Beijing -- In the spring of 1999, Professor He Zuoxiu, an elderly theoretical physicist whose avocation is debunking pseudoscience, hoped to provoke some debate with a short article warning about the "deceitful lies" of certain "qigong" meditation sects. One called Falun Gong, he charged, led a student into mental illness.
At the time, his provocative views were not welcome in the mainstream press, and the article appeared in the April issue of "Science and Technology for Youth," an obscure magazine published by a teacher-training university in Tianjin, 100 miles southeast of Beijing.
Neither the professor nor anyone else could have imagined that the article would touch off some of China's most tumultuous events in years: nothing less than the broadest popular resistance to Communist authority since the 1989 democracy movement and the harsh government crackdown that followed. It was anger over the professor's article that led 10,000 or more Falun Gong believers to hold a vigil on April 25, 1999, outside the leadership compound in Beijing, demanding an official apology and legal recognition. And it was that unauthorized demonstration that led the frightened authorities to outlaw the spiritual group, which had attracted millions of Chinese with its promises of physical and spiritual salvation through meditative exercises.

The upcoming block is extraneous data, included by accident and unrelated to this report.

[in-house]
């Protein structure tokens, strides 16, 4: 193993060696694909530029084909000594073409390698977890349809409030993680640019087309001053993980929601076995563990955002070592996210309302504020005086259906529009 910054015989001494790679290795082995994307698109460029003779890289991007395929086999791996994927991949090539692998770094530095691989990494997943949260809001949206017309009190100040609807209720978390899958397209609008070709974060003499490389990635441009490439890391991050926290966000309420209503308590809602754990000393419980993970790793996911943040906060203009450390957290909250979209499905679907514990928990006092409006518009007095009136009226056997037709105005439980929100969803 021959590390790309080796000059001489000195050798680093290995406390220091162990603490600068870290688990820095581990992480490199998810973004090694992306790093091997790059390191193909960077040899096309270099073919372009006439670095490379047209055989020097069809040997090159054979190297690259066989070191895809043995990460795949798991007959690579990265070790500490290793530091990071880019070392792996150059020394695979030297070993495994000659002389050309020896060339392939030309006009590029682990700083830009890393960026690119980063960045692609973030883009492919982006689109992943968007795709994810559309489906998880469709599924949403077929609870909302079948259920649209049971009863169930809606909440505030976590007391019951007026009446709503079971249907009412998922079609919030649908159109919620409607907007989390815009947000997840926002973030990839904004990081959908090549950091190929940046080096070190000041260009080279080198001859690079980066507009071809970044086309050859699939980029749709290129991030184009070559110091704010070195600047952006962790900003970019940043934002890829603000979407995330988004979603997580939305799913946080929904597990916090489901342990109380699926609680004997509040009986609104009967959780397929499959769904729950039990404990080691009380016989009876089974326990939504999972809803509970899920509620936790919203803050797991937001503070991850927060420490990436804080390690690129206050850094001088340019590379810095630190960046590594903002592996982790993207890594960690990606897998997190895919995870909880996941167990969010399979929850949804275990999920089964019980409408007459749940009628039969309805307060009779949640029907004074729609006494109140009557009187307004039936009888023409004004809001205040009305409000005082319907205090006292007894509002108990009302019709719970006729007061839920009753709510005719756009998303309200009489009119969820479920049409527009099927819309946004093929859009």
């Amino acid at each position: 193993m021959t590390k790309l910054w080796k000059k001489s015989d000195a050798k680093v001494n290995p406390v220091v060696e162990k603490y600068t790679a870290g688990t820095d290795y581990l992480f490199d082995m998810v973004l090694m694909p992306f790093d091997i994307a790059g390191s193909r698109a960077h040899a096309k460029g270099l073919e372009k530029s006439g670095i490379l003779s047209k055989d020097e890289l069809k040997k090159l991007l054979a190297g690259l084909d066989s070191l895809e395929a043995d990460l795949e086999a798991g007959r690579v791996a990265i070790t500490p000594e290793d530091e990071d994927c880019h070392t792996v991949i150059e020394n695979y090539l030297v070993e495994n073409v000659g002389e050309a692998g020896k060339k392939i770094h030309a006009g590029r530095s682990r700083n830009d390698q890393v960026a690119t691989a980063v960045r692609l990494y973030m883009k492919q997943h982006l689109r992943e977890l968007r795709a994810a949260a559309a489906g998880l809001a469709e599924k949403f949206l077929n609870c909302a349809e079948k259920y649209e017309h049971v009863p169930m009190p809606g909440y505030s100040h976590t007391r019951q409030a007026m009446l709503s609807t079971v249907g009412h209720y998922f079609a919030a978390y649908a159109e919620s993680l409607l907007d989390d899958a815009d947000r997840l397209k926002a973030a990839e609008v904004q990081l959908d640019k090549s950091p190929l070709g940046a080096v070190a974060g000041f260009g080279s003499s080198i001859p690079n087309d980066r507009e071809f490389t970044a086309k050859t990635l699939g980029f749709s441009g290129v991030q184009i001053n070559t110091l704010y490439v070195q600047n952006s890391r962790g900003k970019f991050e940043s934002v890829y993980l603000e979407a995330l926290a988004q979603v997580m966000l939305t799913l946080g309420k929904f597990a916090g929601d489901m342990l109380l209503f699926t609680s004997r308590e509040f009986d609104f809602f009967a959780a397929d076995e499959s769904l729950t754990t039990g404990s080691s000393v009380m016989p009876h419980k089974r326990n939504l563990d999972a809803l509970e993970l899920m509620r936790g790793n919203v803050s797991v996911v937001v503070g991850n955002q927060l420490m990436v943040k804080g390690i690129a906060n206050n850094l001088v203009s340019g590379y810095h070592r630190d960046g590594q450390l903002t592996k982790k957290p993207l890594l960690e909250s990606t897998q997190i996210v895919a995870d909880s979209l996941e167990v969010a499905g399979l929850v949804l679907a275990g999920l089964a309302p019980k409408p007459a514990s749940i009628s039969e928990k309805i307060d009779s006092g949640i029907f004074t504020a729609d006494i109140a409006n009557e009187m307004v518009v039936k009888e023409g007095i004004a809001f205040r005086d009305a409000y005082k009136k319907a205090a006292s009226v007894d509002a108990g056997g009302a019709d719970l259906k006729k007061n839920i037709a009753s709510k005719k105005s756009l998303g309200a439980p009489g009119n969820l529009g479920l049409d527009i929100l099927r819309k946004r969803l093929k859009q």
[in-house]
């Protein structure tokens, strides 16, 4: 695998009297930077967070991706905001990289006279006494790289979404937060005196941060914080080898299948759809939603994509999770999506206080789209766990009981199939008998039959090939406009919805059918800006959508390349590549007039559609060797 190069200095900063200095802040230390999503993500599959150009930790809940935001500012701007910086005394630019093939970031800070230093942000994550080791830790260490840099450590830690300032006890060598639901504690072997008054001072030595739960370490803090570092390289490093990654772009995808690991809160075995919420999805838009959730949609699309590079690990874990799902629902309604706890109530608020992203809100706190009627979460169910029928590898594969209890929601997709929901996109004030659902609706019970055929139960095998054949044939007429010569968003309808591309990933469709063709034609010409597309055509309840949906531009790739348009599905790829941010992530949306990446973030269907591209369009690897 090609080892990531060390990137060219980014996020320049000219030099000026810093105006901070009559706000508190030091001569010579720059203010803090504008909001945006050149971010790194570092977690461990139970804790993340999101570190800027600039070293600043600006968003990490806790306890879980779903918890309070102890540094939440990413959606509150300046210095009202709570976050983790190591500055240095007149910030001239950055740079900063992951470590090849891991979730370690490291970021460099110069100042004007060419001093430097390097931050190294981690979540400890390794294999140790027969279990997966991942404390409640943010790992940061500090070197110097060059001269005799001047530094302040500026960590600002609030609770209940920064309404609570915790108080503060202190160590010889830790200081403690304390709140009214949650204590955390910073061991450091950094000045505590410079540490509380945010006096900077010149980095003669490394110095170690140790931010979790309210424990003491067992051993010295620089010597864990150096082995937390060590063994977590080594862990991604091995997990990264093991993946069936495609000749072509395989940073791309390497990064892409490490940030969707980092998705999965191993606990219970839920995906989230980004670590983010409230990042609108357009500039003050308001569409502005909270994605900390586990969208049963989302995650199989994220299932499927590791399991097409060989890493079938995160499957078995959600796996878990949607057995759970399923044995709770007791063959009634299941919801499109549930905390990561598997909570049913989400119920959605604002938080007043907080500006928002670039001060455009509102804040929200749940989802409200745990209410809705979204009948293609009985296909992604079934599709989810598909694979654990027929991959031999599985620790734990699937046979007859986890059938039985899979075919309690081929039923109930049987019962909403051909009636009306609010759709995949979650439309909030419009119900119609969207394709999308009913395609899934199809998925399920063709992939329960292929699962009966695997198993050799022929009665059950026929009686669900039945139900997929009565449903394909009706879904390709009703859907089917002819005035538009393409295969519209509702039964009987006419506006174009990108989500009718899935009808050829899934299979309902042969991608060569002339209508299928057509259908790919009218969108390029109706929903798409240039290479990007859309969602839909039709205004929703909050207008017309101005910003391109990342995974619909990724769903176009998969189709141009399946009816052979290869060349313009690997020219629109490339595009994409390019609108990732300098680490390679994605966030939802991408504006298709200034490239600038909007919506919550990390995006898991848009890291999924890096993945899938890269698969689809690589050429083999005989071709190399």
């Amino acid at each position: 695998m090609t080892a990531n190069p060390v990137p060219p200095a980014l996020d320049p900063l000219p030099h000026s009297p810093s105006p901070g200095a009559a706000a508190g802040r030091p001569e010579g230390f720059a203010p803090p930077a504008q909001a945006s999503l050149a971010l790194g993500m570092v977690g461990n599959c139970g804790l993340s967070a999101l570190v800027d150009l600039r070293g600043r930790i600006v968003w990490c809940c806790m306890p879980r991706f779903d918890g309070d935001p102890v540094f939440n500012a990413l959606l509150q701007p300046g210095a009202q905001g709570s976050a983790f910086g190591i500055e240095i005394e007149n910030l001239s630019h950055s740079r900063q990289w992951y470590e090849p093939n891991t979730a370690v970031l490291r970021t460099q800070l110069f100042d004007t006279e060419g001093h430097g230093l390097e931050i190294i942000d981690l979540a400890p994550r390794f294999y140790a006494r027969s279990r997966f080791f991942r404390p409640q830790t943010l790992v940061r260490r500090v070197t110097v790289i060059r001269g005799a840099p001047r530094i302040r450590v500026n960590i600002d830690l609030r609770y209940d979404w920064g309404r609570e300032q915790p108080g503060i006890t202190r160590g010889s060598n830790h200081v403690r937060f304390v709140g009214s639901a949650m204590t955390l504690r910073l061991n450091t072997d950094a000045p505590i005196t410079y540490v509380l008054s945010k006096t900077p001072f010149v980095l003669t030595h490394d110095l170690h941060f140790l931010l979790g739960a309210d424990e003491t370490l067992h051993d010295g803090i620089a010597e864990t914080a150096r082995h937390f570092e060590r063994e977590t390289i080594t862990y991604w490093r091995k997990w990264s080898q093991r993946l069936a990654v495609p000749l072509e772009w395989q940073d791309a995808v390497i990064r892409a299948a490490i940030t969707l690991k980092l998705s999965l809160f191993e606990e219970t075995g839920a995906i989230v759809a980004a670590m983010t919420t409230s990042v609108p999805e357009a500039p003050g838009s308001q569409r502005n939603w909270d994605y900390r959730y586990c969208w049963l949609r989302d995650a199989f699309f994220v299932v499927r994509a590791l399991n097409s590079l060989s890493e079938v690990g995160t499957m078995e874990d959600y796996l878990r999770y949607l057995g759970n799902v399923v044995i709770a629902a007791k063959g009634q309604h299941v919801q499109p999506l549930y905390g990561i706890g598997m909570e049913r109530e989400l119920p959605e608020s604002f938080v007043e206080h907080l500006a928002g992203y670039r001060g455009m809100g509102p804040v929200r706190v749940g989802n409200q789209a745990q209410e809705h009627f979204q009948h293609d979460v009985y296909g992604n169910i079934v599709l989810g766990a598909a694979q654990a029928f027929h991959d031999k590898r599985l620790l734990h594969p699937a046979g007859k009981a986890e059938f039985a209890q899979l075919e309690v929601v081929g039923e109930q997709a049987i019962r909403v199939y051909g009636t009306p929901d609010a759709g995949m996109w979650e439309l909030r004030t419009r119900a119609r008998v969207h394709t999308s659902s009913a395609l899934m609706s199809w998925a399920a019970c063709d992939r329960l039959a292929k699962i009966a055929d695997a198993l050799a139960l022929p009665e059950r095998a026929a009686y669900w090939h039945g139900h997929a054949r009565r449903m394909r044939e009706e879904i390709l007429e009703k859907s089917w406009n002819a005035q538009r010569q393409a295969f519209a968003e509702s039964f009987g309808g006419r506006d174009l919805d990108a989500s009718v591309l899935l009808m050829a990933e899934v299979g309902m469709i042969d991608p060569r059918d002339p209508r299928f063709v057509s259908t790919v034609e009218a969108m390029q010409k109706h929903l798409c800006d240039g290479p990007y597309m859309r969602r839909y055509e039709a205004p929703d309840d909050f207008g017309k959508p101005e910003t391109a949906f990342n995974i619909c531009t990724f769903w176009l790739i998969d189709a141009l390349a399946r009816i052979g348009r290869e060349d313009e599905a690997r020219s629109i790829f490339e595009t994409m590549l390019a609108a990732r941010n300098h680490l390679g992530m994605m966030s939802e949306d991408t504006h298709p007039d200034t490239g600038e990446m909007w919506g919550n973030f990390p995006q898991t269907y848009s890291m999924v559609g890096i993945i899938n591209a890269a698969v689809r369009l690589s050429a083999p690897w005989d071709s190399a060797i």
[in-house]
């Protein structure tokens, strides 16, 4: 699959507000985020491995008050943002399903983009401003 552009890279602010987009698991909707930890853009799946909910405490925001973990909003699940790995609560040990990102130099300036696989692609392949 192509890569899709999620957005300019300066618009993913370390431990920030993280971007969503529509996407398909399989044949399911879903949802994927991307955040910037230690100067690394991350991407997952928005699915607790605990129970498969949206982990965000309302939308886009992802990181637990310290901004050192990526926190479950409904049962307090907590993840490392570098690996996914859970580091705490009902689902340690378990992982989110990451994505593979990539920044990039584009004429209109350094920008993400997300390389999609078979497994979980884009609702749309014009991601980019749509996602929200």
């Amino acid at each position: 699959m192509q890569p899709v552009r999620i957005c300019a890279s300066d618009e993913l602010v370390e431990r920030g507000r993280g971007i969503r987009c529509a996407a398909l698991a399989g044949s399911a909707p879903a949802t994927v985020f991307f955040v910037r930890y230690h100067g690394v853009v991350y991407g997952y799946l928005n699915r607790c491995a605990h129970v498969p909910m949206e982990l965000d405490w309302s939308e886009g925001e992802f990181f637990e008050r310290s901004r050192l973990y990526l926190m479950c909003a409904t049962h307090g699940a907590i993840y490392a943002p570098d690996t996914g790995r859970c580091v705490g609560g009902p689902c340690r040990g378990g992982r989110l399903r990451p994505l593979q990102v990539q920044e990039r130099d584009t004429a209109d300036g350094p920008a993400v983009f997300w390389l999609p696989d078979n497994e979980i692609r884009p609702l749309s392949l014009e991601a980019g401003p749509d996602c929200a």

Mr. He, now 74, is a Chinese original. As a physicist he aided China's development of nuclear weapons in the early 1960's. Today, he said in an interview at his small apartment in a compound of the Chinese Academy of Sciences, he is still collaborating with scientists at M.I.T. in the search for "dark matter" in the universe.
Yet this advocate of scientific methods is also a devout Marxist who has published essays questioning whether today's pell-mell market reforms are steering China off the true path of Marx and socialism. "As a scientist I make my judgments based on universal laws," he said in the interview. "And Marxism is a science just like all the others."